How camping can get at-risk teenagers back on track

Your parents used to tell you being in the outdoors was good for you, camping was character building, roughing it and becoming "at one" with nature was brimming with benefits.

Paul Dickson is counting on it.

An outdoor educator, Mr Dickson's experiences working with kids and with the Wilderness Society through the Illawarra and South Coast have prompted him to organise a program of camping expeditions to help build the self-esteem and confidence of at-risk teenagers.

"I [have worked] with these troubled kids from all over, kids who hated school or had troubles with their parents," Mr Dickson said.

Through team-building exercises, Mr Dickson said young people "a couple of steps before juvenile justice" could be put back on the right track.

He said the program would run workshops through schools before going out camping, to build trust and connect with troubled teens.

"Many of them have trust issues with adults, particularly if they have been abused or had other problems," he said.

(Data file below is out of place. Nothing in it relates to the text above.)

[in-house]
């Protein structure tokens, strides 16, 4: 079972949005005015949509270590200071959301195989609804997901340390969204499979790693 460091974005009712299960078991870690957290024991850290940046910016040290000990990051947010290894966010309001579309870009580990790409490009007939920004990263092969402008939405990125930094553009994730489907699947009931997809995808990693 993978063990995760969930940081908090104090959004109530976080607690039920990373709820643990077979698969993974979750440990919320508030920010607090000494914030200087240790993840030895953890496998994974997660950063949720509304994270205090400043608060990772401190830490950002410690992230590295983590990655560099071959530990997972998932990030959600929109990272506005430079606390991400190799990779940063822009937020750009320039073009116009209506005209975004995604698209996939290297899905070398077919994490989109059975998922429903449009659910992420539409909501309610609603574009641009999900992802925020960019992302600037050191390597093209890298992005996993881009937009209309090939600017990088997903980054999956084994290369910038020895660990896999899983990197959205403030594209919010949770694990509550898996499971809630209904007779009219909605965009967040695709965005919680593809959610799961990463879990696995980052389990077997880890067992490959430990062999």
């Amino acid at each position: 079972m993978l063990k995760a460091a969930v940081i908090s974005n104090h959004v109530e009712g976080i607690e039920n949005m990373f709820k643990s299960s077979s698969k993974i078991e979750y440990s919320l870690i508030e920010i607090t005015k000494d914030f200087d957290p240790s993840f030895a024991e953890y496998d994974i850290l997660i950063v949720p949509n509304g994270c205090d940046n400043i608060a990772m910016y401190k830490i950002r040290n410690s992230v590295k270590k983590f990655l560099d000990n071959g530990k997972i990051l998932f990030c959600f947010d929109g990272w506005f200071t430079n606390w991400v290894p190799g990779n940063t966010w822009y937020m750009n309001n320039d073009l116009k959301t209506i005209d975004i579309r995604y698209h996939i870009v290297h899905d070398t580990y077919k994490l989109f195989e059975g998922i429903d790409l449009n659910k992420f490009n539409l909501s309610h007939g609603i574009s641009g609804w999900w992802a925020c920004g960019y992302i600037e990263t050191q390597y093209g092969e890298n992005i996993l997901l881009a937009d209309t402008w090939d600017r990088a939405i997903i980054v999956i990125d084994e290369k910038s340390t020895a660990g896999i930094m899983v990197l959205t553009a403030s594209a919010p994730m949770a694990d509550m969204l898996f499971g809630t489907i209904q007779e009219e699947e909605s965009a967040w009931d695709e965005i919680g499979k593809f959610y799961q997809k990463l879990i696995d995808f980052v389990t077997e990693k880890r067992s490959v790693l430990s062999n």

"Building up that trust can take months, you have to have that relationship before you can go out camping with them. You have to show them you care about their opinions."

Mr Dickson hopes to take his first group from Lake Illawarra and Oak Flats high schools into the Illawarra wilderness in October, and is raising funds to buy essential camping supplies. He is vying for government grants to fund the program, but in the meantime, has organised a community fund-raiser at Albion Park Bowling Club on May 9. Raffles, entertainment and a retro music trivia have been organised, with $35 tickets including a two-course dinner.

For more information, email Paul on pandrdickson1@bigpond.com.

Smartphone
Tablet - Narrow
Tablet - Wide
Desktop